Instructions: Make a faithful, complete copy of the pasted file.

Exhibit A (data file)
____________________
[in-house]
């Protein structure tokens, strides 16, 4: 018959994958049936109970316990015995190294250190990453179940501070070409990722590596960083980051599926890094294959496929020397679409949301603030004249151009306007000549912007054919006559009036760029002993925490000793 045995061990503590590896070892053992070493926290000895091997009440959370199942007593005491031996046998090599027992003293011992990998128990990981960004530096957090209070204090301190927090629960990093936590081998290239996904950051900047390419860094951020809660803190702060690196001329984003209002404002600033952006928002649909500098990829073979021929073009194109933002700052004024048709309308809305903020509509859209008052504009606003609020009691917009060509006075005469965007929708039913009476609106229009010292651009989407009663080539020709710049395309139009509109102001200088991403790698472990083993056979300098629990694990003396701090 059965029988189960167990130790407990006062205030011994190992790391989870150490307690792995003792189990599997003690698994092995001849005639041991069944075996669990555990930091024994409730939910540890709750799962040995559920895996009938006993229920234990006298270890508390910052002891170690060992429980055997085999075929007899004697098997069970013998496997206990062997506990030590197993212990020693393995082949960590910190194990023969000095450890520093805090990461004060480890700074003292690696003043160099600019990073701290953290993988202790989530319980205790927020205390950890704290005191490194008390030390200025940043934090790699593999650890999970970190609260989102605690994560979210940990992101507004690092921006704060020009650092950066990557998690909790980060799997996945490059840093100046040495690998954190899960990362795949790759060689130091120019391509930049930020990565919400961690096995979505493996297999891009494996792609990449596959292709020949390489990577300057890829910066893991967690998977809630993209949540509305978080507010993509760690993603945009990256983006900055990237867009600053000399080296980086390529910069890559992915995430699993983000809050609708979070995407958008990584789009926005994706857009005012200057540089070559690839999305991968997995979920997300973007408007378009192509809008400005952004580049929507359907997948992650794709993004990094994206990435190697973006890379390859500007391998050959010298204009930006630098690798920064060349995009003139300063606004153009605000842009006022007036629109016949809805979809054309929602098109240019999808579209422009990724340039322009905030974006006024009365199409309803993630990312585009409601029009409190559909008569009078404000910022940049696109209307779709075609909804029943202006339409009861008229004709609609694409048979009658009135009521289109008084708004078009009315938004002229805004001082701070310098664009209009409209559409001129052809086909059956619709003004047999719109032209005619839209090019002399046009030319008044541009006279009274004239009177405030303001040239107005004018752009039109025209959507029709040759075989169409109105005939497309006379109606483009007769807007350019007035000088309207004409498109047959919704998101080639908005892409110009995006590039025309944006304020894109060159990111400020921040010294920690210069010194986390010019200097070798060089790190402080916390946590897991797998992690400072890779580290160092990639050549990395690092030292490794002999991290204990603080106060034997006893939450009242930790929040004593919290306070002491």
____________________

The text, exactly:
[in-house]
């Protein structure tokens, strides 16, 4: 018959994958049936109970316990015995190294250190990453179940501070070409990722590596960083980051599926890094294959496929020397679409949301603030004249151009306007000549912007054919006559009036760029002993925490000793 045995061990503590590896070892053992070493926290000895091997009440959370199942007593005491031996046998090599027992003293011992990998128990990981960004530096957090209070204090301190927090629960990093936590081998290239996904950051900047390419860094951020809660803190702060690196001329984003209002404002600033952006928002649909500098990829073979021929073009194109933002700052004024048709309308809305903020509509859209008052504009606003609020009691917009060509006075005469965007929708039913009476609106229009010292651009989407009663080539020709710049395309139009509109102001200088991403790698472990083993056979300098629990694990003396701090 059965029988189960167990130790407990006062205030011994190992790391989870150490307690792995003792189990599997003690698994092995001849005639041991069944075996669990555990930091024994409730939910540890709750799962040995559920895996009938006993229920234990006298270890508390910052002891170690060992429980055997085999075929007899004697098997069970013998496997206990062997506990030590197993212990020693393995082949960590910190194990023969000095450890520093805090990461004060480890700074003292690696003043160099600019990073701290953290993988202790989530319980205790927020205390950890704290005191490194008390030390200025940043934090790699593999650890999970970190609260989102605690994560979210940990992101507004690092921006704060020009650092950066990557998690909790980060799997996945490059840093100046040495690998954190899960990362795949790759060689130091120019391509930049930020990565919400961690096995979505493996297999891009494996792609990449596959292709020949390489990577300057890829910066893991967690998977809630993209949540509305978080507010993509760690993603945009990256983006900055990237867009600053000399080296980086390529910069890559992915995430699993983000809050609708979070995407958008990584789009926005994706857009005012200057540089070559690839999305991968997995979920997300973007408007378009192509809008400005952004580049929507359907997948992650794709993004990094994206990435190697973006890379390859500007391998050959010298204009930006630098690798920064060349995009003139300063606004153009605000842009006022007036629109016949809805979809054309929602098109240019999808579209422009990724340039322009905030974006006024009365199409309803993630990312585009409601029009409190559909008569009078404000910022940049696109209307779709075609909804029943202006339409009861008229004709609609694409048979009658009135009521289109008084708004078009009315938004002229805004001082701070310098664009209009409209559409001129052809086909059956619709003004047999719109032209005619839209090019002399046009030319008044541009006279009274004239009177405030303001040239107005004018752009039109025209959507029709040759075989169409109105005939497309006379109606483009007769807007350019007035000088309207004409498109047959919704998101080639908005892409110009995006590039025309944006304020894109060159990111400020921040010294920690210069010194986390010019200097070798060089790190402080916390946590897991797998992690400072890779580290160092990639050549990395690092030292490794002999991290204990603080106060034997006893939450009242930790929040004593919290306070002491």